Mr. Speaker, in recent years, a number of scandals have rocked the RCMP, particularly with respect to the sexual harassment against certain members in recent years. Furthermore, many Canadians were troubled by the disciplinary measures that were too lenient for some officers accused of serious misconduct. The revelations that came out with these scandals seriously undermined Canadians' trust in this noble institution. I would like to briefly remind members of the various scandals in order to put this bill into context.
More than 200 women who work and have worked for the RCMP in recent years filed a class action suit against the RCMP for sexual harassment. The first hearing was held a little over a month ago, but the class action suit has not yet been accepted by the courts. A number of officers have also filed individual lawsuits in addition to this legal action.
The government introduced Bill C-42 in response to all of these scandals, in order to restore public trust in the RCMP.
From 1994 to 2011, 750 formal discipline hearings were held across Canada. In this same period of time, 206 regular and civilian members resigned from the RCMP. From 2000 to 2011, 715 new formal discipline cases were filed , which represents an average of about 83 new cases a year.
Given the many harassment allegations and serious disciplinary offences, we believe this bill is justified. There is growing public concern among Canadians regarding the problem of harassment.
For months now, the NDP has been urging Public Safety Canada to make the issue of sexual harassment in the RCMP a top priority. Unfortunately, Bill C-42 does not directly or adequately address the systemic, deeply-rooted problems in the RCMP corporate culture, nor will it do anything to change the current climate in the RCMP.
The Minister of Public Safety does not appear to have taken into account the various recommendations made by the Task Force on Governance and Cultural Change in the RCMP. Bill C-42 simplifies the process of resolving problems in the workplace, a process that many saw as complicated and ill-suited to changes in workplace practices.
In 2007, the Task Force on Governance and Cultural Change in the RCMP described the process as too formal, and an overly legalistic and procedural system. More recently, Commissioner Paulson wrote an open letter to Canadians expressing his concerns about the RCMP's disciplinary system, which he described as outdated and administratively burdensome. These problems limit the disciplinary system's ability to ensure that members' conduct is properly managed and corrected or, when necessary, to see to it that the rotten apples are fired.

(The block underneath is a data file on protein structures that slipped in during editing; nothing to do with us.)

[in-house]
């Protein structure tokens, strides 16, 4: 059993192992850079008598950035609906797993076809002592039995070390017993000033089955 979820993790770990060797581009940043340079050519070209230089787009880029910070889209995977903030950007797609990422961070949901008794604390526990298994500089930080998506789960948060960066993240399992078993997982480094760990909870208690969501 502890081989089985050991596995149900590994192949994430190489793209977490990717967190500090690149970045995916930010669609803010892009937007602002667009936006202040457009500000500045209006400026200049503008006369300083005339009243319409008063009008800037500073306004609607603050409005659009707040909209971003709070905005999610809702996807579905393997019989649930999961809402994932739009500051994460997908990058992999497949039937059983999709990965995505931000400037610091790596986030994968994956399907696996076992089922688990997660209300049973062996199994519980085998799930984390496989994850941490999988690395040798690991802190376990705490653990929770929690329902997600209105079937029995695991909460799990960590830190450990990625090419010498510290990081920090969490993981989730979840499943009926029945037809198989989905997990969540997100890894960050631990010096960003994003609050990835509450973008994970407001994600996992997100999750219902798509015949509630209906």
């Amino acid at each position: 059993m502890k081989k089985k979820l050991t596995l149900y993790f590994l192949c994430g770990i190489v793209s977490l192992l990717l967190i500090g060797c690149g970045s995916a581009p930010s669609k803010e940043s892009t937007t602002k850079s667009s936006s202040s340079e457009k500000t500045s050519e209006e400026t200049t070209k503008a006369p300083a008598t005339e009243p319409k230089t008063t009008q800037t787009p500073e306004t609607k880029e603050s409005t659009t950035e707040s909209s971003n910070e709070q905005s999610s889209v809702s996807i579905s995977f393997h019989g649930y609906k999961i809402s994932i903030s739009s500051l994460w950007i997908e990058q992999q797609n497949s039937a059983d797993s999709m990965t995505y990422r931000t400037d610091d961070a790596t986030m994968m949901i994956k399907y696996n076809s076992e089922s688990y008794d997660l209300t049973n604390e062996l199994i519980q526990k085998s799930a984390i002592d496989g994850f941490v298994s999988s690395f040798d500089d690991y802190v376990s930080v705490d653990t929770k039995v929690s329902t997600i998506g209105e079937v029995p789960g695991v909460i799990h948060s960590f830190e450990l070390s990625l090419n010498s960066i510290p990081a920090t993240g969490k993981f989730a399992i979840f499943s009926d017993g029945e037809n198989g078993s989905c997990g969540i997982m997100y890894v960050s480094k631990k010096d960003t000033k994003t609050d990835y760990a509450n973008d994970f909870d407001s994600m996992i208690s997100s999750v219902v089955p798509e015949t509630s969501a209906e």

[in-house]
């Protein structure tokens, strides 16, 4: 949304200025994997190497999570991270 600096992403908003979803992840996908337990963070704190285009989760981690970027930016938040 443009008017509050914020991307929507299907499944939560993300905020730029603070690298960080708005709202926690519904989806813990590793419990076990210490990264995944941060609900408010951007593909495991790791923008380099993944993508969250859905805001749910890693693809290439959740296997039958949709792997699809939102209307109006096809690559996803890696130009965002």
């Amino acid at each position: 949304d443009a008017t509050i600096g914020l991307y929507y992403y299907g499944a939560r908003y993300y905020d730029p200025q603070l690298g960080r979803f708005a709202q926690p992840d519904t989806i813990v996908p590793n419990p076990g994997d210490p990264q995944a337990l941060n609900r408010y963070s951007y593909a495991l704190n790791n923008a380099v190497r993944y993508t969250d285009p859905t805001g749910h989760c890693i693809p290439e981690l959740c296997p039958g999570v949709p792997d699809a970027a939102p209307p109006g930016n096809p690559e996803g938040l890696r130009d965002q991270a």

Currently, RCMP managers faced with having to address harassment issues have two completely different processes they must follow. The first one was created under Treasury Board policy and the other under the RCMP Act. Since these two policies do not always align, this can lead to some confusion about the rights of the parties involved.
Bill C-42 proposes to give the commissioner the power to establish a single framework for conducting investigations into harassment problems and resolving those problems. The bill will also give the commissioner of the RCMP a new power to decide what disciplinary actions would be appropriate, which will include the power to appoint and discharge members.
The first thing we note is that the Minister of Public Safety has adopted a simplistic solution to a problem that is much broader, by simply giving the commissioner final authority when it comes to dismissing employees, for example. Employees are in fact somewhat concerned about this bill.
The bill does nothing to address unionization by the members of the RCMP. Since the RCMP is the only police force that is not represented by a union and is also not subject to a collective agreement, the Mounted Police Professional Association of Canada has concerns about the job security of members of the RCMP and the extraordinary power given to the commissioner over dismissals. But the Conservatives do not want to address that question at all.